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By Maha Elgenaidi, Executive Director.
This opinion originally appeared in the San Jose Mercury News (link unavailable).
Jerry Ceppos’ op-ed article Tuesday (“We must see cartoons to understand furor”) poses interesting questions about why U.S. newspapers have not shown the offensive Danish cartoons. As a Muslim American, I suggest a number of good reasons why U.S. newspapers refrained from reprinting the cartoons. Reprinting them would spread further the xenophobic, anti-Muslim feelings now prevalent in much of the West while directly feeding into the “clash of civilizations” sentiment that extremists in both the Muslim world and the West seek to fuel. In view of the continuing hostility between immigrant communities in Denmark and other European countries; extreme-right political parties; and the environment of disenfranchisement, exclusion and bigotry that many Muslims in Europe live in, publishing the cartoons was much like the proverbial “shouting ‘fire’ in a crowded theater,” let alone republishing them in numerous European dailies.
Second, the cartoons are extremely offensive in their depictions of the Prophet Muhammad, who is lampooned as a terrorist. While it is fair political commentary to point out that Muslims have a growing problem of terrorism, it is morally unfair to blame the entire community, the majority of whom do not endorse extremism. It is even more problematic to depict terrorism — as these cartoons have done — as flowing directly from the teachings of the founder of a world religion, whom his followers know as “a mercy to all creation.” Muslims would be equally offended by demeaning caricatures of Moses, Jesus, Mary and other biblical figures.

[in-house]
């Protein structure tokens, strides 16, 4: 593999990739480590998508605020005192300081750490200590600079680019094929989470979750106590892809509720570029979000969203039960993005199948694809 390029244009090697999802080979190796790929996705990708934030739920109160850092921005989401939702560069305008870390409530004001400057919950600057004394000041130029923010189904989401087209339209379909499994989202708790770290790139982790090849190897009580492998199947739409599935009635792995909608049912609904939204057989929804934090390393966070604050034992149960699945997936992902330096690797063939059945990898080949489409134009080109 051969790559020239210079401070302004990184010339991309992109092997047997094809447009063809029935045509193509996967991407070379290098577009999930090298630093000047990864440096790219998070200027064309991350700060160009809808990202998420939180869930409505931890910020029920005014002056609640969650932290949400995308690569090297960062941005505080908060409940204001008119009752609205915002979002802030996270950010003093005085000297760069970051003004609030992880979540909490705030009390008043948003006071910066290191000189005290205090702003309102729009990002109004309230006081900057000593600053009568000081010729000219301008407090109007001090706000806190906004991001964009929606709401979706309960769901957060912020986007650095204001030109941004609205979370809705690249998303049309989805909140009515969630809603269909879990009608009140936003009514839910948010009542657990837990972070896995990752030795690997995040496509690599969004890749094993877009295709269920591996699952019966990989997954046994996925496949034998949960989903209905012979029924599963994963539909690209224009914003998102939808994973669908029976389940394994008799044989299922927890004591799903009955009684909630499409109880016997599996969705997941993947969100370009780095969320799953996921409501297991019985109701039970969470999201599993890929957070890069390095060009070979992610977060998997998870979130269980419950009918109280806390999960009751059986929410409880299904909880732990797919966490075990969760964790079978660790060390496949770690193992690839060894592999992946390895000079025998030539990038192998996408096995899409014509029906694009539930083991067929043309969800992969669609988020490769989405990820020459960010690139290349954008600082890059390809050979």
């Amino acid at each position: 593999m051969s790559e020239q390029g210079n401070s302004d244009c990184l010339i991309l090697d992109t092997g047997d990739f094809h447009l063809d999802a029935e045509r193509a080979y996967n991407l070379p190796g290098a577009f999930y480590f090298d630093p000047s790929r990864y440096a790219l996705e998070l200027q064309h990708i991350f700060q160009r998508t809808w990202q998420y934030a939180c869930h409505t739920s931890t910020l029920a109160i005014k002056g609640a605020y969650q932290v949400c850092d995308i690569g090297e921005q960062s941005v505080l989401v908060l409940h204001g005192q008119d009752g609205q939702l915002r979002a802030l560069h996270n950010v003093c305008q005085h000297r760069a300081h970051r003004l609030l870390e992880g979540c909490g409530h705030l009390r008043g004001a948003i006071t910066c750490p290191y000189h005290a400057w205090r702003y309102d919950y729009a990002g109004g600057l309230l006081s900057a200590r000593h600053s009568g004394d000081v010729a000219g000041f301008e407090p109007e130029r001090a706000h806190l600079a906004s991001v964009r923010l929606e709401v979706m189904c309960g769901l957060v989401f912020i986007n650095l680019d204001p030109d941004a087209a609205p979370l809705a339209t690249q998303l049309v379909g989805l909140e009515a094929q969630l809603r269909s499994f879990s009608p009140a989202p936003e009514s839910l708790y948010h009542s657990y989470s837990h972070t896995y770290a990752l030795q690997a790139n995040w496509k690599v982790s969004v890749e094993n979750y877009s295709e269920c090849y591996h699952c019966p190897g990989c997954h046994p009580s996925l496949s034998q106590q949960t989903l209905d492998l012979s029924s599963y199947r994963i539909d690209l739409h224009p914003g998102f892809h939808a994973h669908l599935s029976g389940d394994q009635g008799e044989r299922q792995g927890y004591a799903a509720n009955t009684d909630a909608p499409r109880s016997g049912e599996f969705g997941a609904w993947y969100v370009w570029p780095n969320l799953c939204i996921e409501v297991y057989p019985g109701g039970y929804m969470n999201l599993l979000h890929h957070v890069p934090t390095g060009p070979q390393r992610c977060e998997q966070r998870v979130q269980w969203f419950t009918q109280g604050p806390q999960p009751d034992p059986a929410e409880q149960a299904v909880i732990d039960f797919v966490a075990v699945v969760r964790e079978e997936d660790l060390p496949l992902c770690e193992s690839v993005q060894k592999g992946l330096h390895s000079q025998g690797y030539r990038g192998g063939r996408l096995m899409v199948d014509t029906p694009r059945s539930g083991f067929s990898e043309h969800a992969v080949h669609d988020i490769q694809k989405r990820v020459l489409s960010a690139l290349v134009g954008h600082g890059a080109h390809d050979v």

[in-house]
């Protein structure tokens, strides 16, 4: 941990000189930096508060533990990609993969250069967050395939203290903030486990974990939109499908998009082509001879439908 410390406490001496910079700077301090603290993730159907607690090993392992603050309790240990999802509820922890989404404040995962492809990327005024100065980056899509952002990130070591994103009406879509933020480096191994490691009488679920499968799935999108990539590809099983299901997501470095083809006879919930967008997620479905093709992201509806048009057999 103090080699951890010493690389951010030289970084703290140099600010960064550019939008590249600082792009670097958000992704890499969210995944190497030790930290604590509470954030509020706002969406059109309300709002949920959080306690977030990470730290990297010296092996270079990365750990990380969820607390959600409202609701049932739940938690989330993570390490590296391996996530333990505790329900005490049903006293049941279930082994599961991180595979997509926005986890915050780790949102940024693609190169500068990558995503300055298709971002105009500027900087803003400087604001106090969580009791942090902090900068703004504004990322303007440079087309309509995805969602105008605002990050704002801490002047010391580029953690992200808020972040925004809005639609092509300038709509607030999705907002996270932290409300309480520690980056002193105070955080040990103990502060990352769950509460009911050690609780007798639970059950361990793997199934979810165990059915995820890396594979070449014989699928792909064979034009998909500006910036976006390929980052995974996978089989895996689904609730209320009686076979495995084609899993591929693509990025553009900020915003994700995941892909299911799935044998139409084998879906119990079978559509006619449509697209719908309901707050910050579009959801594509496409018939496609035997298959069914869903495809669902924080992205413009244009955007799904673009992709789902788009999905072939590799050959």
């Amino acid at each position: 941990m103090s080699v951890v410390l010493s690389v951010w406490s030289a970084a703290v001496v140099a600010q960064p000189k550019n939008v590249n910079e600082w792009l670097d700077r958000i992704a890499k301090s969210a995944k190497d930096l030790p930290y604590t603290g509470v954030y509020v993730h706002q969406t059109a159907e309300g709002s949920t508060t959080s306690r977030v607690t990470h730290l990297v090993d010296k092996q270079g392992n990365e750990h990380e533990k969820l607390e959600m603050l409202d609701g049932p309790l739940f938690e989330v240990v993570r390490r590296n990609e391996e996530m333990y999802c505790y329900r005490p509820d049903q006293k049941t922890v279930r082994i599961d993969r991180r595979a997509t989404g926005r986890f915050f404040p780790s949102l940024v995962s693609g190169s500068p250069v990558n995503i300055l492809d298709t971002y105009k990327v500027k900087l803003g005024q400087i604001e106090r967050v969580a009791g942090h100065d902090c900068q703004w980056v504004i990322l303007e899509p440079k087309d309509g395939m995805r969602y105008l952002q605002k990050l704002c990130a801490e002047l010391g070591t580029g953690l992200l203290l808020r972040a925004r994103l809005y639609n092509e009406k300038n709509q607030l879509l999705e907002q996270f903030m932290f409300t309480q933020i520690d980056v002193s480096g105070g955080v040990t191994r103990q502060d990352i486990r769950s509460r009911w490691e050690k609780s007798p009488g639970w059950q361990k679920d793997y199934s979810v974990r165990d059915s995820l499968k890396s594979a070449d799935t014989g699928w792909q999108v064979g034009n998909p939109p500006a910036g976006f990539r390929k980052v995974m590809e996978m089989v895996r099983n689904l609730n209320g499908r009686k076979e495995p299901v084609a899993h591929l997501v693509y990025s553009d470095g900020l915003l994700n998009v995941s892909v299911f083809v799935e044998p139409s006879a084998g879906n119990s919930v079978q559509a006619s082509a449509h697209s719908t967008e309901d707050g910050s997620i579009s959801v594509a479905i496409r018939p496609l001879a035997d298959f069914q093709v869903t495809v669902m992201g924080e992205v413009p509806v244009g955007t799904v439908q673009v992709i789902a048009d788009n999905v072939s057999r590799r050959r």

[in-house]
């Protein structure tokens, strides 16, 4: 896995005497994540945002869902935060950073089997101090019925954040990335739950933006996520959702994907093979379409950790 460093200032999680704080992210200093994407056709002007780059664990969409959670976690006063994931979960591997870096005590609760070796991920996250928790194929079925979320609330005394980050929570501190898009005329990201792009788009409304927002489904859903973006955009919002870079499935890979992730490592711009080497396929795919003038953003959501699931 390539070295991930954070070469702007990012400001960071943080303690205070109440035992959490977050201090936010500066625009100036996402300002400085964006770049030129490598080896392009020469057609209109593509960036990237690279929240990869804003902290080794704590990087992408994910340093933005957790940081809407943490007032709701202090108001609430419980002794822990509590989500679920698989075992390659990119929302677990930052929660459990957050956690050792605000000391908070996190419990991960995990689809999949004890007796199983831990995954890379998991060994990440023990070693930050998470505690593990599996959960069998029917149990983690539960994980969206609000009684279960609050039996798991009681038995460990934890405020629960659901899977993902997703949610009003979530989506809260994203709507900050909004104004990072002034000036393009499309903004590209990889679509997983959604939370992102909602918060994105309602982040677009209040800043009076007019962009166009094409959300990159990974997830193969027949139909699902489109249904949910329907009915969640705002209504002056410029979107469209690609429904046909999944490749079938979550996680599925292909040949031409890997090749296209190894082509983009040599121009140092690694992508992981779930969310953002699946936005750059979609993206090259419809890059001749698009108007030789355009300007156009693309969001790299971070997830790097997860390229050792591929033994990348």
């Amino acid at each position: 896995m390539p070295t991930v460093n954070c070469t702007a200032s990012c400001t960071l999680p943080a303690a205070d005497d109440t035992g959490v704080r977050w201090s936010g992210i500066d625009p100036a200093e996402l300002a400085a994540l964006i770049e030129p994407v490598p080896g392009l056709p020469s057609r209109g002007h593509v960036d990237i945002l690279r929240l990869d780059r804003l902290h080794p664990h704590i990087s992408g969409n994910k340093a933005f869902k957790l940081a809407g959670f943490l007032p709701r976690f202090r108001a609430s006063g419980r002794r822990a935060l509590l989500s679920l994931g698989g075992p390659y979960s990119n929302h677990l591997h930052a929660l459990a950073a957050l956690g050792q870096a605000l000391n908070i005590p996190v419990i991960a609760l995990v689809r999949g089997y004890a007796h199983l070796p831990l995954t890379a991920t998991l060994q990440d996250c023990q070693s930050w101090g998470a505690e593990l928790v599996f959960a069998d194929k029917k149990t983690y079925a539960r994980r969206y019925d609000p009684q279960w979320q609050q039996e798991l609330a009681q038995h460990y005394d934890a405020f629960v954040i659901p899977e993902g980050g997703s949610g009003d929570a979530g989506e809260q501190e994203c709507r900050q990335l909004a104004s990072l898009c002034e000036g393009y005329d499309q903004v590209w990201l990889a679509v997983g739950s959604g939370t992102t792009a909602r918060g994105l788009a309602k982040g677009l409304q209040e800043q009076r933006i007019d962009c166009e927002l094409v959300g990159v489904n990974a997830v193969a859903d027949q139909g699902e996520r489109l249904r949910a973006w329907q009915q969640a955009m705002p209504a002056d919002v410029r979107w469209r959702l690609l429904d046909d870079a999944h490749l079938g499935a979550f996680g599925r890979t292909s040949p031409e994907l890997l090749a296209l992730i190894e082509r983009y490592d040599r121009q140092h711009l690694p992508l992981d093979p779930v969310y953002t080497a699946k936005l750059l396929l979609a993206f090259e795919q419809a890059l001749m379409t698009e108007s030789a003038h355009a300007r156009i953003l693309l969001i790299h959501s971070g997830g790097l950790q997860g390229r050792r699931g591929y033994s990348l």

Third, portraying God and the prophets of Islam, which include Muhammad and all the prophets before him such as Jesus, Moses, Abraham, Noah and thousands of others dating back to Adam, is understood by Muslims to be forbidden, a position similar to Rabbinic Judaism and a number of other traditions — some anti-iconic –within the Christian experience as well.
But the Danish cartoons did not merely portray the Prophet Muhammad; they did so in a manner calculated to be offensive and provocative. At a time when Muslim extremists are advancing their own political agendas by arguing that the West is at war with Islam, these caricatures not only perpetrate a general sense of humiliation and degradation in the Muslim world but also are likely to convince many that the extremist interpretation of the West is valid.
That said, Muslims must categorically condemn the irrational violence that has characterized extremist Muslim reactions to the caricatures in recent days. Such violent actions misrepresent the letter and spirit of Islam and insult to the character of the Prophet Muhammad. On a daily basis, Muhammad was exposed to demeaning abuse for 13 years during the early years of his mission. His response was not to return insult for insult or hurt for hurt but to pray for his persecutors and overlook their insults. In a famous Islamic tradition, he stated: “It is not allowed to cause harm to others or to return harm for harm.”
The media are not focusing on the vast majority of Muslims who would love to discuss and debate this issue in the free market of ideas. We’re usually invited to the table only to comment on the extremist elements among us.
As a Muslim American, I am proud of the responsibility that the American press has generally shown in respecting Muslim sentiments regarding the caricatures, just as they would do so regarding caricatures that demeaned the Holocaust, sought to revive offensive stereotypes of blacks, or in other ways offend and provoke the sensibilities of others.
As a Muslim American, I am deeply grieved by the irrational overreactions of extremist Muslims abroad. As Richard Bulliet has demonstrated in his recent work “The Case for Islamo-Christian Civilization,” Islam and the West have common roots and history. It is time that we come to understand each other better and acknowledge and not offend our mutual kinship.